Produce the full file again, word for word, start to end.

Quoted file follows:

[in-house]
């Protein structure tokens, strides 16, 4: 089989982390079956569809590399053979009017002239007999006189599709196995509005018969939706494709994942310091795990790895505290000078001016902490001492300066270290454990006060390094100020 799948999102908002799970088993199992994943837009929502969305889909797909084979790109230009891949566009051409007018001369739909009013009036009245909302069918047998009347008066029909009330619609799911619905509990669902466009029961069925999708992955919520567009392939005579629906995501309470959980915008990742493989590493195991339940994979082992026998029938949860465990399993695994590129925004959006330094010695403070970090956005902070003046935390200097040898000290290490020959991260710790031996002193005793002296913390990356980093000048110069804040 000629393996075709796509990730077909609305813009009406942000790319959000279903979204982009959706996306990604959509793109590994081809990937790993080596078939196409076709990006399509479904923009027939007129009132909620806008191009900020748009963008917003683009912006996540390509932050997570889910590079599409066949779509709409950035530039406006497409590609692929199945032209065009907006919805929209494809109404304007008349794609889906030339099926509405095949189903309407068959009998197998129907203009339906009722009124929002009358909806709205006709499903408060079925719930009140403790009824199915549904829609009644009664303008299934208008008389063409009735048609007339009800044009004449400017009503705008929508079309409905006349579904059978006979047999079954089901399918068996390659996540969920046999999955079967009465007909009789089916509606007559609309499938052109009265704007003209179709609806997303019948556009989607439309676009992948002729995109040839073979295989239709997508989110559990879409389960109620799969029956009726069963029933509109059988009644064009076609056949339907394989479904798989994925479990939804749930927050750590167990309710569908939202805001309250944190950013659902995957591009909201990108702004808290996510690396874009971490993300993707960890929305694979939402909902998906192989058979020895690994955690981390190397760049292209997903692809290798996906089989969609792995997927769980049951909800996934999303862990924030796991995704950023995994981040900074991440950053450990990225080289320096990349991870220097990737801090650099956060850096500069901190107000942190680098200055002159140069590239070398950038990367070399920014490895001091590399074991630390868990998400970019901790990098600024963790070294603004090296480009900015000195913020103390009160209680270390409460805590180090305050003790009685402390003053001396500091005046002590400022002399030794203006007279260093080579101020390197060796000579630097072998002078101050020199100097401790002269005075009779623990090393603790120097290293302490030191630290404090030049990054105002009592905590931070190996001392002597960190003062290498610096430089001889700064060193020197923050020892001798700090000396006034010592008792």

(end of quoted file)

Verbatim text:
[in-house]
């Protein structure tokens, strides 16, 4: 089989982390079956569809590399053979009017002239007999006189599709196995509005018969939706494709994942310091795990790895505290000078001016902490001492300066270290454990006060390094100020 799948999102908002799970088993199992994943837009929502969305889909797909084979790109230009891949566009051409007018001369739909009013009036009245909302069918047998009347008066029909009330619609799911619905509990669902466009029961069925999708992955919520567009392939005579629906995501309470959980915008990742493989590493195991339940994979082992026998029938949860465990399993695994590129925004959006330094010695403070970090956005902070003046935390200097040898000290290490020959991260710790031996002193005793002296913390990356980093000048110069804040 000629393996075709796509990730077909609305813009009406942000790319959000279903979204982009959706996306990604959509793109590994081809990937790993080596078939196409076709990006399509479904923009027939007129009132909620806008191009900020748009963008917003683009912006996540390509932050997570889910590079599409066949779509709409950035530039406006497409590609692929199945032209065009907006919805929209494809109404304007008349794609889906030339099926509405095949189903309407068959009998197998129907203009339906009722009124929002009358909806709205006709499903408060079925719930009140403790009824199915549904829609009644009664303008299934208008008389063409009735048609007339009800044009004449400017009503705008929508079309409905006349579904059978006979047999079954089901399918068996390659996540969920046999999955079967009465007909009789089916509606007559609309499938052109009265704007003209179709609806997303019948556009989607439309676009992948002729995109040839073979295989239709997508989110559990879409389960109620799969029956009726069963029933509109059988009644064009076609056949339907394989479904798989994925479990939804749930927050750590167990309710569908939202805001309250944190950013659902995957591009909201990108702004808290996510690396874009971490993300993707960890929305694979939402909902998906192989058979020895690994955690981390190397760049292209997903692809290798996906089989969609792995997927769980049951909800996934999303862990924030796991995704950023995994981040900074991440950053450990990225080289320096990349991870220097990737801090650099956060850096500069901190107000942190680098200055002159140069590239070398950038990367070399920014490895001091590399074991630390868990998400970019901790990098600024963790070294603004090296480009900015000195913020103390009160209680270390409460805590180090305050003790009685402390003053001396500091005046002590400022002399030794203006007279260093080579101020390197060796000579630097072998002078101050020199100097401790002269005075009779623990090393603790120097290293302490030191630290404090030049990054105002009592905590931070190996001392002597960190003062290498610096430089001889700064060193020197923050020892001798700090000396006034010592008792």